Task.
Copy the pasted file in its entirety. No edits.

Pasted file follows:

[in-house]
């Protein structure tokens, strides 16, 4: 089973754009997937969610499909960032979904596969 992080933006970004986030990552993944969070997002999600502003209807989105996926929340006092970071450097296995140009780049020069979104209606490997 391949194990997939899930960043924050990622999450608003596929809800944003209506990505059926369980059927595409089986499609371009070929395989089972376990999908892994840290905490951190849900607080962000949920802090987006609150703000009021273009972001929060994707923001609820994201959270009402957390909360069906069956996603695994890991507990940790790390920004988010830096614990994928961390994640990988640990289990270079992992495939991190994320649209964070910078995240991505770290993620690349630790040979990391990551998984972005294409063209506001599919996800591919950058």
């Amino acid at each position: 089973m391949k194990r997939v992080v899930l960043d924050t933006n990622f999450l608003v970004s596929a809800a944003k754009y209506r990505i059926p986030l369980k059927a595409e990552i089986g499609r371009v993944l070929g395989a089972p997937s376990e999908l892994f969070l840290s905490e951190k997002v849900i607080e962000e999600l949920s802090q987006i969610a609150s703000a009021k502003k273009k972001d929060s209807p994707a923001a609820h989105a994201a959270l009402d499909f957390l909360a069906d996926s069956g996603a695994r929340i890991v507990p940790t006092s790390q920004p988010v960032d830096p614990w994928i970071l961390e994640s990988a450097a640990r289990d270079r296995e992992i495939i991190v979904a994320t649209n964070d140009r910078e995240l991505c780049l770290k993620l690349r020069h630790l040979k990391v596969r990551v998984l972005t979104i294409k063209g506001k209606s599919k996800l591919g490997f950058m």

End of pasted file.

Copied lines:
[in-house]
């Protein structure tokens, strides 16, 4: 089973754009997937969610499909960032979904596969 992080933006970004986030990552993944969070997002999600502003209807989105996926929340006092970071450097296995140009780049020069979104209606490997 391949194990997939899930960043924050990622999450608003596929809800944003209506990505059926369980059927595409089986499609371009070929395989089972376990999908892994840290905490951190849900607080962000949920802090987006609150703000009021273009972001929060994707923001609820994201959270009402957390909360069906069956996603695994890991507990940790790390920004988010830096614990994928961390994640990988640990289990270079992992495939991190994320649209964070910078995240991505770290993620690349630790040979990391990551998984972005294409063209506001599919996800591919950058």
């Amino acid at each position: 089973m391949k194990r997939v992080v899930l960043d924050t933006n990622f999450l608003v970004s596929a809800a944003k754009y209506r990505i059926p986030l369980k059927a595409e990552i089986g499609r371009v993944l070929g395989a089972p997937s376990e999908l892994f969070l840290s905490e951190k997002v849900i607080e962000e999600l949920s802090q987006i969610a609150s703000a009021k502003k273009k972001d929060s209807p994707a923001a609820h989105a994201a959270l009402d499909f957390l909360a069906d996926s069956g996603a695994r929340i890991v507990p940790t006092s790390q920004p988010v960032d830096p614990w994928i970071l961390e994640s990988a450097a640990r289990d270079r296995e992992i495939i991190v979904a994320t649209n964070d140009r910078e995240l991505c780049l770290k993620l690349r020069h630790l040979k990391v596969r990551v998984l972005t979104i294409k063209g506001k209606s599919k996800l591919g490997f950058m």